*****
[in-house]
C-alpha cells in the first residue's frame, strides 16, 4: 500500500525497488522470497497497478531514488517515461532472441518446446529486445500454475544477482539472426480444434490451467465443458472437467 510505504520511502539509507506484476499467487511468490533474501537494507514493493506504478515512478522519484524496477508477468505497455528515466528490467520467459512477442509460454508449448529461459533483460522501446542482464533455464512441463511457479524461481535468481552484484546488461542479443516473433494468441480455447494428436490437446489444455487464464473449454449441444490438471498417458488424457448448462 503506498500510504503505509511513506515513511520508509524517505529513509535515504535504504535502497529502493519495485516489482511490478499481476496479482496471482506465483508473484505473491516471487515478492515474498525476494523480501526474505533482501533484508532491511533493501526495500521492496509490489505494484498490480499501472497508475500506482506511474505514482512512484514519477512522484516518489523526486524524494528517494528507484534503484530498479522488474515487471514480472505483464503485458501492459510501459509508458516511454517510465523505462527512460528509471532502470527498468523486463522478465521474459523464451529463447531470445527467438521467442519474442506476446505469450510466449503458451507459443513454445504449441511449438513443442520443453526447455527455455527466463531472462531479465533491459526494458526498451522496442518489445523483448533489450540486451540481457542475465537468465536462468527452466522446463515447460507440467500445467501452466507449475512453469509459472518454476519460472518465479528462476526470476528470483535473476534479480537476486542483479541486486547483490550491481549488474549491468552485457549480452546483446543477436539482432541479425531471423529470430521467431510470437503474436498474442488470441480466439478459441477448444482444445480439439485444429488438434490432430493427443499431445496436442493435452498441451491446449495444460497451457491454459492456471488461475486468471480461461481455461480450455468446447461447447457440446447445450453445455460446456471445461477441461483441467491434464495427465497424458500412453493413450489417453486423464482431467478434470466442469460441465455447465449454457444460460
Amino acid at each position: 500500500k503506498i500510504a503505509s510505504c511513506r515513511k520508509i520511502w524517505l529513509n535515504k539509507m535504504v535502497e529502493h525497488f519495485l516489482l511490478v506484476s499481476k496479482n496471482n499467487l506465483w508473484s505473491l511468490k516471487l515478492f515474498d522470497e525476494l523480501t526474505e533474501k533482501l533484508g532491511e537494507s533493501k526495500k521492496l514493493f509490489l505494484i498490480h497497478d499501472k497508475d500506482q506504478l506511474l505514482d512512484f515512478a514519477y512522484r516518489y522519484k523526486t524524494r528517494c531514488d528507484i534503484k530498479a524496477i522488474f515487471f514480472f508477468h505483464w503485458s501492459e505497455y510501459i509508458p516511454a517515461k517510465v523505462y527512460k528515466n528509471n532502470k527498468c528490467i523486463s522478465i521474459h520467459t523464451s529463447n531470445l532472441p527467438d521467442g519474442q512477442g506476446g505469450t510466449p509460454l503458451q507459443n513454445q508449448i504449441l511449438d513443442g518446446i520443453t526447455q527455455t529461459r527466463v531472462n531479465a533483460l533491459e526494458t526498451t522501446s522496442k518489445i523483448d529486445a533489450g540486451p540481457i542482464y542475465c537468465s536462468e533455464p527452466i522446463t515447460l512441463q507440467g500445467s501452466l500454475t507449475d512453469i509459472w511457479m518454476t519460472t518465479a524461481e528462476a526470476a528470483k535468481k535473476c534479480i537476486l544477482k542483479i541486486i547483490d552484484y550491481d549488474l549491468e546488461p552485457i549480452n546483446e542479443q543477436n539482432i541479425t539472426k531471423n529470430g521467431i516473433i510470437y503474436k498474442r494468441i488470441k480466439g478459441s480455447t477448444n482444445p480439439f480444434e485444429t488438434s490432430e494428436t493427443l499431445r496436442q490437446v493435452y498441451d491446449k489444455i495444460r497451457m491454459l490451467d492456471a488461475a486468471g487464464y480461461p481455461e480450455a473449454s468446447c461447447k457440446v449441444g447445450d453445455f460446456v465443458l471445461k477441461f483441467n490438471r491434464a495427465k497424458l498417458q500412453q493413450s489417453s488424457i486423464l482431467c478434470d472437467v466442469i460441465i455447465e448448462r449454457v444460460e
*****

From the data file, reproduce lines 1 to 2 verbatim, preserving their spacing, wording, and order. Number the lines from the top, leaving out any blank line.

[in-house]
C-alpha cells in the first residue's frame, strides 16, 4: 500500500525497488522470497497497478531514488517515461532472441518446446529486445500454475544477482539472426480444434490451467465443458472437467 510505504520511502539509507506484476499467487511468490533474501537494507514493493506504478515512478522519484524496477508477468505497455528515466528490467520467459512477442509460454508449448529461459533483460522501446542482464533455464512441463511457479524461481535468481552484484546488461542479443516473433494468441480455447494428436490437446489444455487464464473449454449441444490438471498417458488424457448448462 503506498500510504503505509511513506515513511520508509524517505529513509535515504535504504535502497529502493519495485516489482511490478499481476496479482496471482506465483508473484505473491516471487515478492515474498525476494523480501526474505533482501533484508532491511533493501526495500521492496509490489505494484498490480499501472497508475500506482506511474505514482512512484514519477512522484516518489523526486524524494528517494528507484534503484530498479522488474515487471514480472505483464503485458501492459510501459509508458516511454517510465523505462527512460528509471532502470527498468523486463522478465521474459523464451529463447531470445527467438521467442519474442506476446505469450510466449503458451507459443513454445504449441511449438513443442520443453526447455527455455527466463531472462531479465533491459526494458526498451522496442518489445523483448533489450540486451540481457542475465537468465536462468527452466522446463515447460507440467500445467501452466507449475512453469509459472518454476519460472518465479528462476526470476528470483535473476534479480537476486542483479541486486547483490550491481549488474549491468552485457549480452546483446543477436539482432541479425531471423529470430521467431510470437503474436498474442488470441480466439478459441477448444482444445480439439485444429488438434490432430493427443499431445496436442493435452498441451491446449495444460497451457491454459492456471488461475486468471480461461481455461480450455468446447461447447457440446447445450453445455460446456471445461477441461483441467491434464495427465497424458500412453493413450489417453486423464482431467478434470466442469460441465455447465449454457444460460